The American and French Revolutions' emphasis on natural rights along with the emergence of the mass press, public opinion, and participatory government helped transform humanitarianism into a mass movement. More importantly, these ideological and institutional developments made humanitarian intervention both politically possible and popular.

Humanitarian sentiments were not limited to the foreign policy sphere. Early nineteenth-century British and American nationalists fancied their countries world liberators in the age of revolution.

Britons regularly bandied their slave trade ban as proof that they remained at the vanguard of human rights. Picking up this cue, early American abolitionists pushed for the eradication of slavery from a distinctly modern, humanitarian worldview. In part, abolitionists sought to eradicate slavery to maintain America's status as global redeemer.

The "CNN Effect"

The "CNN effect" is a theory that modern news coverage, exemplified by the 24-hour international news network, began during the Cold War to significantly shape foreign policy by generating public outcry at images of human suffering. However, the media's ability to depict individual anguish, shape public opinion, and create calls for intervention certainly existed prior to cable news.

Indeed, rising literacy rates across Western Europe and America caused the proliferation of newspapers and magazines, which performed the same functions as television does today.

In large part, humanitarians pushed for global action due to the influx of news, which enabled them to read about and view images of human suffering as never before. During the 1890s, the international telegraph, along with the maturation of Reuters and Associated Press news services, allowed newspapers and magazines to more easily report international news. For example, the Christian Herald and Harper's regularly publicized Turkish atrocities committed against Armenians.

New photographic technologies rendered human suffering all the more real to readers. In the Harper's 1895-96 series "The Troubles in Armenia," editors used eleven-by-sixteen photolithographs and drawings graphically depicting the Armenians' "utter extinction." American opinion leaders such as Julia Ward Howe and Charlotte Gilman Perkins called for intervention.

In conjunction with newspapers and magazines were books, like Frederick Greene's bestseller, The Armenian Crisis in Turkey, which further publicized the slaughter. Greene also pleaded for U.S. involvement.

The Iowa Russian Famine Relief Commission

Humanitarian intervention in the nineteenth century was not a top-down endeavor led by the White House. Instead, it was a grassroots movement emanating from the nation's educated middle class. America's first humanitarian intervention emerged as a private venture.

In response to the 1892-93 Russian famine an obscure Davenport, Iowa newspaper editor, Benjamin Franklin Tillinghast, launched a national famine relief effort. Much more than simple charity, the Iowa Russian Famine Relief Commission created a new chapter in U.S. diplomatic history.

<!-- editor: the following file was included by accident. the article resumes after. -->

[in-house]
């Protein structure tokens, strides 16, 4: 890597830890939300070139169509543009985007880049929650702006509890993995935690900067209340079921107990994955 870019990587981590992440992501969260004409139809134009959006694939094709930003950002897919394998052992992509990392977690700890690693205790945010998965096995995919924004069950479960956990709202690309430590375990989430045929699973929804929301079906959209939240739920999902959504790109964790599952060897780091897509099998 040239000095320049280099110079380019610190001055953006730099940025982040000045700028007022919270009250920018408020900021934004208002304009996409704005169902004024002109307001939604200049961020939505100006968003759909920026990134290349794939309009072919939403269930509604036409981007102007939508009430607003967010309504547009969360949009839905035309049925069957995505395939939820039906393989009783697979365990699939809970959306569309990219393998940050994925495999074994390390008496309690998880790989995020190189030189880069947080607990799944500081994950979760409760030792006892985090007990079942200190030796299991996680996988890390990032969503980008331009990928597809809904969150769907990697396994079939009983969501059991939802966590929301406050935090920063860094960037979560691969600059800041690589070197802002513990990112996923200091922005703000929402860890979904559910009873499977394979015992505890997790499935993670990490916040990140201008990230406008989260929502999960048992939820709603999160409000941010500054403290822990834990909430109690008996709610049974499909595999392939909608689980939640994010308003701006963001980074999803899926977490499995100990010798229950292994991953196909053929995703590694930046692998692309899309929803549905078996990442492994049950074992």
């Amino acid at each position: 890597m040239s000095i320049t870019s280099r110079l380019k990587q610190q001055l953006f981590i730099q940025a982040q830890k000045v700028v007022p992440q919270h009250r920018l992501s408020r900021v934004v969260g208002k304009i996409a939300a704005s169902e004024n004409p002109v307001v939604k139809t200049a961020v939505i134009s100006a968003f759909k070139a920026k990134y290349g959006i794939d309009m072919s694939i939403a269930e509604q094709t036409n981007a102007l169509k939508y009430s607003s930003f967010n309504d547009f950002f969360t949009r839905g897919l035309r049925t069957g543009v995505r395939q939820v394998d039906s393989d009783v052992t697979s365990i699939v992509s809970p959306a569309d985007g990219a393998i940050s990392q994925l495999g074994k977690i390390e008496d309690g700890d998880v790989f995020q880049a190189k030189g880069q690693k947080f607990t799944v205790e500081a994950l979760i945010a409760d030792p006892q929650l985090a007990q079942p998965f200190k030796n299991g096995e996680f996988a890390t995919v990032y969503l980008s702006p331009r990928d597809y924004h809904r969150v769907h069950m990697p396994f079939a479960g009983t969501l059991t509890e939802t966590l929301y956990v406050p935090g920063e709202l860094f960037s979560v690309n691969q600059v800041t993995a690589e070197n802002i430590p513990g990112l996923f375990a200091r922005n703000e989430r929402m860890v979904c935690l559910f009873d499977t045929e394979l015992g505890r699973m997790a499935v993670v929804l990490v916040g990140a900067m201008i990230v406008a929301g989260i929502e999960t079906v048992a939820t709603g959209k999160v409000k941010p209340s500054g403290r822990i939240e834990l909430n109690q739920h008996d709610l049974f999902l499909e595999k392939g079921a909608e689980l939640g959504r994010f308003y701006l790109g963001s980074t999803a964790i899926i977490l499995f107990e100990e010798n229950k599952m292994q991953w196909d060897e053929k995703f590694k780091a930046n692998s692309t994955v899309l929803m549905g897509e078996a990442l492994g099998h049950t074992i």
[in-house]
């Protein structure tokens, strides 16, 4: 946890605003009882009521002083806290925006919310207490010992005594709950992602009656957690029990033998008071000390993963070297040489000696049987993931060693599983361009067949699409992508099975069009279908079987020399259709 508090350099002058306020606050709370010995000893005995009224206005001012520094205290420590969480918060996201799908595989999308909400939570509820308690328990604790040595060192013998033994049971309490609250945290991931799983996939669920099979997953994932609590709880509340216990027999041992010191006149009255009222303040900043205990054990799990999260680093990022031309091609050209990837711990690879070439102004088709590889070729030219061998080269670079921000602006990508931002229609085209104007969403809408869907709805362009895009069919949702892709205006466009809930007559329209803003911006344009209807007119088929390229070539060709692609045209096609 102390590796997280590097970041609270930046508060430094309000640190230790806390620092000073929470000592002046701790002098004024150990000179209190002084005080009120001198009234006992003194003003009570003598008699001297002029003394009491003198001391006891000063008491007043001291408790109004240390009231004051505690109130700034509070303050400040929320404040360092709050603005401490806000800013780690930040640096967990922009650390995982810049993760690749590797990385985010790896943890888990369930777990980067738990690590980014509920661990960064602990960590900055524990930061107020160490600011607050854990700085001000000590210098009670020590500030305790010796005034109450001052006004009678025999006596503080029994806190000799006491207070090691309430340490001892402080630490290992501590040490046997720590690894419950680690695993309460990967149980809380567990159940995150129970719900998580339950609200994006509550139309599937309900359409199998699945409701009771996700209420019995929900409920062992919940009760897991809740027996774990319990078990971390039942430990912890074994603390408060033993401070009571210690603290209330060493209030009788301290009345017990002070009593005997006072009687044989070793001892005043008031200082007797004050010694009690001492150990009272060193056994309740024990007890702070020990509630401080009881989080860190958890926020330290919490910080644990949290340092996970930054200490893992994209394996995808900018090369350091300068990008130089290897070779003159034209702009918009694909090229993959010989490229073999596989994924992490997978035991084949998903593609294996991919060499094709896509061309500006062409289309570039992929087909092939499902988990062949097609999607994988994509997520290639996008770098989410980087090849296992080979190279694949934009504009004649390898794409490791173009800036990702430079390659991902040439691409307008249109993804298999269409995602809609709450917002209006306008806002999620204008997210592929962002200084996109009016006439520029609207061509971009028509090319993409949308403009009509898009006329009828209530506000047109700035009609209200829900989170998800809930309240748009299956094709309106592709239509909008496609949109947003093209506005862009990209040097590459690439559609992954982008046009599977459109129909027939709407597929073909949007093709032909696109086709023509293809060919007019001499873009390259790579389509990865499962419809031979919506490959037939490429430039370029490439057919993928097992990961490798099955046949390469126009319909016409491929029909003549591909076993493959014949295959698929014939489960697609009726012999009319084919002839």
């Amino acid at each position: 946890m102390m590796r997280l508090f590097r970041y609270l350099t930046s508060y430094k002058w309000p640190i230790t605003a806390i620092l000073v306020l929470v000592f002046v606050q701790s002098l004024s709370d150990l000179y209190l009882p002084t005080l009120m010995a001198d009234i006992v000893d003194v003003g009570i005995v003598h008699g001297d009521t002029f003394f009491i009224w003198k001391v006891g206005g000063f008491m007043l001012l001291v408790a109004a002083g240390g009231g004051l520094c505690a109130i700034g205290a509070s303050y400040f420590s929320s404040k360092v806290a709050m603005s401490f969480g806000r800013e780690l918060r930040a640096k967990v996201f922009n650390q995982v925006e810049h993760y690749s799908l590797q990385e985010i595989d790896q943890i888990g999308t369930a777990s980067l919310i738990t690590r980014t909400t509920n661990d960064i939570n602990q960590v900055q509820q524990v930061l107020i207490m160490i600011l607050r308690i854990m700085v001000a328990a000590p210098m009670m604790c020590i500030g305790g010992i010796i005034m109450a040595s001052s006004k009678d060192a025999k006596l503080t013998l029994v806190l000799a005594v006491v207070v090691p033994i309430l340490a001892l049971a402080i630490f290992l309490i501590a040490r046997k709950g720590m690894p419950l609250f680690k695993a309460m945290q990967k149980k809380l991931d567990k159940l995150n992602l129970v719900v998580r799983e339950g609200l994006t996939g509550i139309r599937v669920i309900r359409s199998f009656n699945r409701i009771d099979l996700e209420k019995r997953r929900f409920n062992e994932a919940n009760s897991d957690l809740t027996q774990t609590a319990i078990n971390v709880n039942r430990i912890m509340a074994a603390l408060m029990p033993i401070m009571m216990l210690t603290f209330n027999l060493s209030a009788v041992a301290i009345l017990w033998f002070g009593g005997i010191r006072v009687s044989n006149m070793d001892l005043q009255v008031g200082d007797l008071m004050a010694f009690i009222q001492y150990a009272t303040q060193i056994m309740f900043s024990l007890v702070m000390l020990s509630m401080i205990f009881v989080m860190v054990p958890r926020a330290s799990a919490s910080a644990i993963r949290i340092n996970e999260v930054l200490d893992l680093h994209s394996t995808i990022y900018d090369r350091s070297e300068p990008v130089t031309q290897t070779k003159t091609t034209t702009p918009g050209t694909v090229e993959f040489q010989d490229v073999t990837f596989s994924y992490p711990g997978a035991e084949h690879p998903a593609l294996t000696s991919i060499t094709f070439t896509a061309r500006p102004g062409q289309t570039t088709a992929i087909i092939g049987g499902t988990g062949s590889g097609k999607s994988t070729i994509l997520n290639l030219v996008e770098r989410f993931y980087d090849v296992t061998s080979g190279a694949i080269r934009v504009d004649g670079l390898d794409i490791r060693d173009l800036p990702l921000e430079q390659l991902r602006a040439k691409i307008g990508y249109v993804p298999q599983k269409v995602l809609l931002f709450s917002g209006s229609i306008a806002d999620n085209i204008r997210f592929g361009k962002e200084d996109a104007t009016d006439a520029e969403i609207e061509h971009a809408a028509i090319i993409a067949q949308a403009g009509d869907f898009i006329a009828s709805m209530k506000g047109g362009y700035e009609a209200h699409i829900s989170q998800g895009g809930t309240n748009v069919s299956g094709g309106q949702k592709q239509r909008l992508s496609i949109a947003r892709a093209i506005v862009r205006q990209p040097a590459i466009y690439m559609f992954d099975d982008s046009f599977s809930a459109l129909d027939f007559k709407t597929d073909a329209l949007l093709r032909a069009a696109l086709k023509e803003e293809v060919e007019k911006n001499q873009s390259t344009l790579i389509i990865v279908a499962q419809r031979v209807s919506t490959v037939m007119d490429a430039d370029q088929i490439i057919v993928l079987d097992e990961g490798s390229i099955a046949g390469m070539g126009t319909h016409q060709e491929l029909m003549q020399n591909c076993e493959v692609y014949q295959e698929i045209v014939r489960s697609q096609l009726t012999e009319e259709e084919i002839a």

Quintessentially American, the effort emanated from sacred-secular tendencies but was coordinated from Tillinghast's newspaper office. Lacking federal oversight, military transports, or bullets, what became a national famine relief enterprise nevertheless constitutes a humanitarian intervention. In foisting 32,000 tons of food and hundreds of foreign observers, media and relief workers upon a reluctant Tsar, Americans effectively barged into the internal affairs of a sovereign state.

Trumpeted by President Benjamin Harrison, governors, and celebrities, the effort grew in popularity. Ultimately, the endeavor also helped condition voters and politicians to accept humanitarian interventions as a legitimate foreign policy expression of the traditional American mission.

Within three years of the creation of the Iowa Russian Famine Relief Commission, Congress debated the merits of militarily intervening to stop Ottoman atrocities against its Armenian subjects. Despite significant activism, President Grover Cleveland refused to act. Once again, private citizens stepped into the breach.

Flanked by relief organizations and Tillinghast's committee, Clara Barton negotiated access to the Armenians and directed the American Red Cross's first humanitarian intervention onto foreign soil. The excursion established yet another precedent for intervention.

It also ensured Armenia remained a potent political issue. In response to Cleveland's continued dithering, the 1896 Republican platform explicitly called for action to "bring these atrocities to an end."

In justifying the Spanish-American War two years later, McKinley referred to the "many historical precedents where neighboring States have interfered … to check the hopeless sacrifices of life by internecine conflicts beyond their borders." The president merely followed where the American people had already led.

Despite Barton's humanitarian aid, an estimated 186,655 Armenians died in the autumn of 1896 alone. The memory of the failed cause loomed large when Americans turned their attention to Cuba. In the days leading to McKinley's declaration of war, the New York Times equated Armenia with Cuba.

"The barbarities of the Spaniard, like the barbarities of the Turk, are … essential to his rule … [a]s Europe recognizes that to put a stop to Turkish misrule it is necessary to put a stop Turkish rule … so we must recognize that to pacify Cuba Spain must go."

Realizing this, Cuban rebel leaders used the specter of "Armenia" as a propaganda tool to maintain the American public's interest in the conflict.

The Spanish-American War as Humanitarian Intervention

As the proverbial ugly stepchild of American diplomatic history, the Spanish-American War occupies complicated territory. Because foreign policy specialists realize the war's imperialist results, many are reluctant to identify it as a humanitarian intervention.

Humanitarian concerns, however, paved McKinley's path to war. Even though the conflict had imperial consequences, the president's rationale should be considered separately from the war's outcome.